Turning beef production attacks into a positive

Kim Stackhouse-Lawson, director of sustainability for JBS, spoke at the National Farmers’ convention in Iowa.

Beef production has become a focal point in recent discussions about climate change. But a beef sustainability expert says that’s not necessarily a bad thing.

Kim Stackhouse-Lawson, director of sustainability for beef packer JBS, says it could turn out to be a positive. She says recent research studies show that removing meat from diets would have a negligible impact on greenhouse gas reduction.

“We know we have a great story to tell and we think we have additional science to back that up,” Stackhouse-Lawson says, “and potentially this additional light and attention that’s being driven toward climate change may give us a platform to elevate some of that.

“We also have some incredible advocates who we didn’t have before, and maybe these advocates have more credibility with consumers and stakeholders. They’re doing a really good job of talking about their research and what they’ve found—that beef has a good story.”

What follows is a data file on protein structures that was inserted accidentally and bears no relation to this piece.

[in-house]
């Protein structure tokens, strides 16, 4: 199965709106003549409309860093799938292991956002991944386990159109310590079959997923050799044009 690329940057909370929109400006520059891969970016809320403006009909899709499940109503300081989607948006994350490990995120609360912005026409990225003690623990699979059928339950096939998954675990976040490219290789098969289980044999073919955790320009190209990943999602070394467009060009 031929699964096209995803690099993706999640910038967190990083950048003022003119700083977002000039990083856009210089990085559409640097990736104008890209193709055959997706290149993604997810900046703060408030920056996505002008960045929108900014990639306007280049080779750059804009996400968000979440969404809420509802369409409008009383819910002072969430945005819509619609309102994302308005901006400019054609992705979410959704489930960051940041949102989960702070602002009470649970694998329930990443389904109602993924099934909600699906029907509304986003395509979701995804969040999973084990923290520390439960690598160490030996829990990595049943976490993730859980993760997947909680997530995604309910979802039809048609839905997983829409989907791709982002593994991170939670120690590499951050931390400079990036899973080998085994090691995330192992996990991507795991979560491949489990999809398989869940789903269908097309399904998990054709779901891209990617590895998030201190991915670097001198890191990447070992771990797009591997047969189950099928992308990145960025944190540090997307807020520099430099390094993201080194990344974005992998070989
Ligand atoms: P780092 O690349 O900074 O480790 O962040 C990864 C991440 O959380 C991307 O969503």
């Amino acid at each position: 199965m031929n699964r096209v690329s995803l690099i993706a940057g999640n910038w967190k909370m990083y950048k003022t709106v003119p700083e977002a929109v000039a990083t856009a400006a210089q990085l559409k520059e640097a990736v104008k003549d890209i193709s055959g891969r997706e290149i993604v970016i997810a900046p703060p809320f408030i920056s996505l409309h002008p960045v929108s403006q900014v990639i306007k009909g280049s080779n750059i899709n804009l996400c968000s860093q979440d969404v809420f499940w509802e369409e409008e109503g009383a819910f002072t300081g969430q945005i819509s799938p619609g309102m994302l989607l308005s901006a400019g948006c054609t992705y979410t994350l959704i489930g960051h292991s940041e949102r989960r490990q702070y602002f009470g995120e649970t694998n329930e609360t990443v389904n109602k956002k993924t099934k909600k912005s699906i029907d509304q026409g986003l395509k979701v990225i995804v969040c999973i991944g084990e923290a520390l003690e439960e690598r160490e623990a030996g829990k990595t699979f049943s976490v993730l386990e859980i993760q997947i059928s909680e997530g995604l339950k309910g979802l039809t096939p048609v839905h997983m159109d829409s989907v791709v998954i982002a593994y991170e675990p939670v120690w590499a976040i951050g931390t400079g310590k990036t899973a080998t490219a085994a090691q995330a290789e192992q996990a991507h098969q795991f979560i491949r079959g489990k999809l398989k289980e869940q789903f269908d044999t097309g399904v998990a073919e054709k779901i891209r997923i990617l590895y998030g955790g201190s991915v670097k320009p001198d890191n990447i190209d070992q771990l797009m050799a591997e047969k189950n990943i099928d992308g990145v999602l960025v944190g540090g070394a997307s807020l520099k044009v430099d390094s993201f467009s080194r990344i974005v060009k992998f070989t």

Beef production has recently come under fire from several directions including the EAT-Lancet report, the Green New Deal and just this week, the New York City schools’ Meatless Monday declaration.

Stackhouse-Lawson, who also chairs the U.S. Roundtable on Sustainable Beef, spoke this week at the National Farmers meeting in Des Moines.

AUDIO: Kim Stackhouse-Lawson

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